Date of Award

1992

Degree Type

Thesis

Degree Name

Nursing (M.S.N.)

Department

College of Nursing

First Advisor

Patricia Underwood

Second Advisor

Mary Horan

Third Advisor

Wayne B. Kinzie

Abstract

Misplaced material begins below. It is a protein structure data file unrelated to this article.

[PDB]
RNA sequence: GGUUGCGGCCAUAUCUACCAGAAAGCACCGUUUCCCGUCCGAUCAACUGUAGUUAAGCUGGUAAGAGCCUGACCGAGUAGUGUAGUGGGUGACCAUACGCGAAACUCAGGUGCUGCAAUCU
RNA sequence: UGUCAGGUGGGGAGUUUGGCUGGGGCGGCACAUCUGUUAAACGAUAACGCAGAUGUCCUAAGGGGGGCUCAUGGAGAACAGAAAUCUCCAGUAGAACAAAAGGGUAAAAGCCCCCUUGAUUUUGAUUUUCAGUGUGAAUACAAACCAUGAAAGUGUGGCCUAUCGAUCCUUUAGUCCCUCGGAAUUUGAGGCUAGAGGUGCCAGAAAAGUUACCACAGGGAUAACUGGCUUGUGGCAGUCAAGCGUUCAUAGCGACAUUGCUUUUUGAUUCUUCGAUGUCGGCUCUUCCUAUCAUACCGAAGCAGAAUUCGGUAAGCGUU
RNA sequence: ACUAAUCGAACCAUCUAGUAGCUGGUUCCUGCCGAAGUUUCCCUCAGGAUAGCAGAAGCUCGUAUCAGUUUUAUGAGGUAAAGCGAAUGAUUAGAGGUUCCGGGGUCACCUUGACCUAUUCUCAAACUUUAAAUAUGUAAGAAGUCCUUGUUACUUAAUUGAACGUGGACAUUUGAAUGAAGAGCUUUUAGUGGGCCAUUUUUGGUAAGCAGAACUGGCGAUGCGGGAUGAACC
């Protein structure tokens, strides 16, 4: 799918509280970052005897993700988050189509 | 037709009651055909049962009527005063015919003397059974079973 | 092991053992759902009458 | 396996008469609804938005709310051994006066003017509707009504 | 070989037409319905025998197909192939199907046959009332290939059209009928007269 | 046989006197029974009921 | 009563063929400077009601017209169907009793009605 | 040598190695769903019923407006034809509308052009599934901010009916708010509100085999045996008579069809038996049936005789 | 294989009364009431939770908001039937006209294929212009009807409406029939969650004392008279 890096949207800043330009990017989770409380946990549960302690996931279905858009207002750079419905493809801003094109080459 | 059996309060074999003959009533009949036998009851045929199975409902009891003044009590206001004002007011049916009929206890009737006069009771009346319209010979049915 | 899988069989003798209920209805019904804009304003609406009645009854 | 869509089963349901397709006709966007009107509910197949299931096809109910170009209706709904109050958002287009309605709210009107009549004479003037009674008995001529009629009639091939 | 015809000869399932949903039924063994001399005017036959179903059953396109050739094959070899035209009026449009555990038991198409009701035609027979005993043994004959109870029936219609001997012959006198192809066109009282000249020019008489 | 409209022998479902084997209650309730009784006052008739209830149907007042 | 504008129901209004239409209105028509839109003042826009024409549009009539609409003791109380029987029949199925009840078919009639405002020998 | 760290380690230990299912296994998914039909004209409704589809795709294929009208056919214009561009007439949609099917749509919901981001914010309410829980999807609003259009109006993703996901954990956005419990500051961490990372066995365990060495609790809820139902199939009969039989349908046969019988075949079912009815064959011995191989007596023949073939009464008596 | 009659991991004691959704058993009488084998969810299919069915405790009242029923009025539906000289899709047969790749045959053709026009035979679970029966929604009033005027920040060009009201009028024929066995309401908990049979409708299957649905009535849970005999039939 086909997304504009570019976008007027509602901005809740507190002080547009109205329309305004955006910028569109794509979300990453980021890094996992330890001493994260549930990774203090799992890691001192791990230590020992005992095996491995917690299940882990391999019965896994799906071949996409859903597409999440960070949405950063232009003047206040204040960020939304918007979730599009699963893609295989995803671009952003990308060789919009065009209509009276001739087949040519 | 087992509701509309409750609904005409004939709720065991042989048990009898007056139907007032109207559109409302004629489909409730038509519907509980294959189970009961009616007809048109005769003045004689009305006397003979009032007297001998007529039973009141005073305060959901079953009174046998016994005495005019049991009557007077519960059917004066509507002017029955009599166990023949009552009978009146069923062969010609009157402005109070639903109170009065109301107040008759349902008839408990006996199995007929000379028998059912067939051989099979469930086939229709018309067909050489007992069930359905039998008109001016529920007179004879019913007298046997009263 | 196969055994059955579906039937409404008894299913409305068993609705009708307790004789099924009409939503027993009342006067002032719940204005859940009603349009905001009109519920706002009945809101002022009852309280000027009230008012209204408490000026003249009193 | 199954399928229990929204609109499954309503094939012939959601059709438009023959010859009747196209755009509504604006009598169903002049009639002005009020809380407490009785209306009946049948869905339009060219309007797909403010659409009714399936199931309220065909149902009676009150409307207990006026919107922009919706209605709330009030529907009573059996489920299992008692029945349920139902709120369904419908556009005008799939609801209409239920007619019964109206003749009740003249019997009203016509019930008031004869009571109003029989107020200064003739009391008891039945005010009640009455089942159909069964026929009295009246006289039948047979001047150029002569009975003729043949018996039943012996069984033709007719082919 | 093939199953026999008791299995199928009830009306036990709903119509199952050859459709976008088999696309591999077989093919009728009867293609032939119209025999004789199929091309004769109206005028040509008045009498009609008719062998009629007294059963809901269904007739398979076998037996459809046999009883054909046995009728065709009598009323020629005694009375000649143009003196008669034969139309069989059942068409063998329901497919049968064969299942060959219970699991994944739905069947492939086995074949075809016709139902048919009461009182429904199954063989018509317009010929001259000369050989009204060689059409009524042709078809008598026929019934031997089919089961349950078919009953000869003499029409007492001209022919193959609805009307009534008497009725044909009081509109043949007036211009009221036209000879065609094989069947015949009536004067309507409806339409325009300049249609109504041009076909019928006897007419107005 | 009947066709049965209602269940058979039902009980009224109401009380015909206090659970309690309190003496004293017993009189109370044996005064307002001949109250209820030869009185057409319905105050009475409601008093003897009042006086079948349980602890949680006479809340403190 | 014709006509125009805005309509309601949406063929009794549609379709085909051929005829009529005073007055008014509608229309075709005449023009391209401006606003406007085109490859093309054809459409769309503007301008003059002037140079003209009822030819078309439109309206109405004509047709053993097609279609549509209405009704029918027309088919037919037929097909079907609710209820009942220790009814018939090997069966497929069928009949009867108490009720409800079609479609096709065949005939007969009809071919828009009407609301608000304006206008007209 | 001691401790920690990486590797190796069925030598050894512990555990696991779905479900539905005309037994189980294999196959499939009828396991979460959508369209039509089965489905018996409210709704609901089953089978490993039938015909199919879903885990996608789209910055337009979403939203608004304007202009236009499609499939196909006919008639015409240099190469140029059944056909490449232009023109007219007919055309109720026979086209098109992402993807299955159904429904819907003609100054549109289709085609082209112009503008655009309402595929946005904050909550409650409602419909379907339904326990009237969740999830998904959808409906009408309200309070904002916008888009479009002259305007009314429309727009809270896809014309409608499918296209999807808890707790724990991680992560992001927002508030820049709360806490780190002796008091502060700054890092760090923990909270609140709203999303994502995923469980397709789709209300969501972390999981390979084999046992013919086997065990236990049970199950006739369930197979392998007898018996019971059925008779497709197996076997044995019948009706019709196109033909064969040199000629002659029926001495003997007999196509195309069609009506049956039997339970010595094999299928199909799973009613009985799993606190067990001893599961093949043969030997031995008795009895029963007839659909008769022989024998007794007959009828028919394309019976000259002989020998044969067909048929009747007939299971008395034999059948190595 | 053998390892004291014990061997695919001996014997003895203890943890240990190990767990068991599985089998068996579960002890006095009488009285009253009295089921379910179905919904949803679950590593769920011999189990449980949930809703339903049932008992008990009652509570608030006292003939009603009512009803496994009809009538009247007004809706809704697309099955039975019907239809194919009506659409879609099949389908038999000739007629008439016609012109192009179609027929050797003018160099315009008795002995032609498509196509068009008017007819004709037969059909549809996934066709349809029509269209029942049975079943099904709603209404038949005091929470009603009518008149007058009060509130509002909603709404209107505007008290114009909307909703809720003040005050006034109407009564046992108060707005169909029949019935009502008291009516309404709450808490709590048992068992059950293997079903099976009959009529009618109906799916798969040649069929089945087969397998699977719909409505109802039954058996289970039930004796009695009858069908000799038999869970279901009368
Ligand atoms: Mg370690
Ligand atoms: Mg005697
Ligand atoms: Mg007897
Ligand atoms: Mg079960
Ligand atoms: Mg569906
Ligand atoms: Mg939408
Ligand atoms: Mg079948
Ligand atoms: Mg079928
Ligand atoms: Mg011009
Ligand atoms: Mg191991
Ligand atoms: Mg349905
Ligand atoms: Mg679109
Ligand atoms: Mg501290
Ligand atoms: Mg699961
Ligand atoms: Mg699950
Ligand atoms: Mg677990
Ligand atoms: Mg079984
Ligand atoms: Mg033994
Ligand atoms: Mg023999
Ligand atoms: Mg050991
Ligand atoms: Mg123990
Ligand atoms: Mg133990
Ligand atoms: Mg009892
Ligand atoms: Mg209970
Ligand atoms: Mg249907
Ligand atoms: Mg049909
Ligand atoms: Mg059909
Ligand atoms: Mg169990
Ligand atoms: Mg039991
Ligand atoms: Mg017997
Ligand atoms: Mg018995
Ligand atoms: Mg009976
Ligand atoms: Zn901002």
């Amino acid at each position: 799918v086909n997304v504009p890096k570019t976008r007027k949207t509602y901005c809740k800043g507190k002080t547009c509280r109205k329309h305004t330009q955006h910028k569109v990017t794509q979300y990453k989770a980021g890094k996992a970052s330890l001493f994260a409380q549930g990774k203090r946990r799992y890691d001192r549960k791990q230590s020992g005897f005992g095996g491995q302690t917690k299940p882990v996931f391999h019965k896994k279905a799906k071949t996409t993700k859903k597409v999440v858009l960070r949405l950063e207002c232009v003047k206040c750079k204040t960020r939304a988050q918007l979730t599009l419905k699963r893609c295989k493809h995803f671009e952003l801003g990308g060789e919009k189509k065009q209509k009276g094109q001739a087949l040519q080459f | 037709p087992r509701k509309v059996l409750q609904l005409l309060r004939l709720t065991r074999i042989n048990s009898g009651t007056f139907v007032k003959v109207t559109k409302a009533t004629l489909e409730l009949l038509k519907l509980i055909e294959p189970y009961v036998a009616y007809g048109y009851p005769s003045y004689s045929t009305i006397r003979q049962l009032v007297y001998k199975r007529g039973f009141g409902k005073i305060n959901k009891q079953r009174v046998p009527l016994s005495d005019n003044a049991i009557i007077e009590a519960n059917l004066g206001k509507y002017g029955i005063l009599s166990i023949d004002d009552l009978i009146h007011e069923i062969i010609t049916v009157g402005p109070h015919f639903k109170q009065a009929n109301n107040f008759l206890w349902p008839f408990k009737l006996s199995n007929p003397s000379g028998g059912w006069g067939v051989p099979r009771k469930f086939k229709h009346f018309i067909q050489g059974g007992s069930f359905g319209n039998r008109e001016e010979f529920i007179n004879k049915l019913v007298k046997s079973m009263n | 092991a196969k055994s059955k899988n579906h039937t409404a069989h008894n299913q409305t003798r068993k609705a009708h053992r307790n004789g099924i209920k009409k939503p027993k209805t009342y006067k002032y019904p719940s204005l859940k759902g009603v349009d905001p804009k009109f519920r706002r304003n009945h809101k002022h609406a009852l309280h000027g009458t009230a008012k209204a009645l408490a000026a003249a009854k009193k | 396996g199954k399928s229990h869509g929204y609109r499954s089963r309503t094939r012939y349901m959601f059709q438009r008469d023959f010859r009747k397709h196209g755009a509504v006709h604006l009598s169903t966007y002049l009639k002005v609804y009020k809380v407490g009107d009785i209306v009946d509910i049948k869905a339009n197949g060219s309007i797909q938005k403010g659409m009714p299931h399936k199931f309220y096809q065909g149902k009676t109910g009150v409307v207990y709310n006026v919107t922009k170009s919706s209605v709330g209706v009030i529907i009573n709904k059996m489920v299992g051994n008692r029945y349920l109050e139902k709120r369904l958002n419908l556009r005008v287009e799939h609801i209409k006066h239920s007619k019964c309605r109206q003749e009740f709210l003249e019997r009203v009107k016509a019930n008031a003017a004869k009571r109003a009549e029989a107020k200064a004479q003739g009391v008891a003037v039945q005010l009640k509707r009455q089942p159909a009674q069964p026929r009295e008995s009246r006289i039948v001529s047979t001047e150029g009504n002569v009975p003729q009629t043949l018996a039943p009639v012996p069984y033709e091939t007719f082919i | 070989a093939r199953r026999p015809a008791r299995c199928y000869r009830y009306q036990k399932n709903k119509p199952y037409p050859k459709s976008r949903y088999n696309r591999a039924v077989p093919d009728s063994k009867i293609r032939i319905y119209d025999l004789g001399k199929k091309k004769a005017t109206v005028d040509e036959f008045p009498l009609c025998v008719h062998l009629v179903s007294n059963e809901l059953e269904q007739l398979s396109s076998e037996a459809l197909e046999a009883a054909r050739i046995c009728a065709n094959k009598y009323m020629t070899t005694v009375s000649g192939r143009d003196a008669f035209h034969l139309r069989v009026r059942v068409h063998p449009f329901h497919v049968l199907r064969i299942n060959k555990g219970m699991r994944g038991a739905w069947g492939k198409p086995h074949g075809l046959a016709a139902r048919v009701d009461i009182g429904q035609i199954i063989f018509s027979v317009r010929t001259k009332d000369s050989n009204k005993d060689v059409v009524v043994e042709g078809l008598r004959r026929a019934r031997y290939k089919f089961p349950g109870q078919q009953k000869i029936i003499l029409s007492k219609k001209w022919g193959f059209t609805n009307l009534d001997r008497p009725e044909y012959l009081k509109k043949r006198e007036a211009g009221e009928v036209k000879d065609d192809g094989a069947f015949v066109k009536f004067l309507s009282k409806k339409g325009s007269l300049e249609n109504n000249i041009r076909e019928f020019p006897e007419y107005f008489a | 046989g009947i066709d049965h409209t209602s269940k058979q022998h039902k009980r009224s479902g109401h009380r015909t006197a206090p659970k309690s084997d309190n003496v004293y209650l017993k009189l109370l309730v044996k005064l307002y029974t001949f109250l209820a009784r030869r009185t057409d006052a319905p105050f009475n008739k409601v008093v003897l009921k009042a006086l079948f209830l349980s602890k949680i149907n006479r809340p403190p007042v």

House's Stress Paradigm provided the theoretical framework for this study which examined the relationship between job satisfaction and job stress, and the correlation of job stress with the experience of psychological symptoms in a sample of 32 critical care nurses from an urban midwestern hospital. The Brief Symptom Inventory and Atwood and Hinshaw's Nursing Job Satisfaction and Job Stress Scales were used to measure the variables. A moderately strong correlation (r = {dollar}-{dollar}.63, p =.001) was found between job satisfaction and perceived job stress. No significant relationship was found between perceived job stress and psychological symptoms. These findings suggest that job satisfaction may reduce the likelihood of people perceiving their job as stressful. Further study of the relationships between perceived job stress, job satisfaction, and psychological symptoms in critical care nurses is needed.

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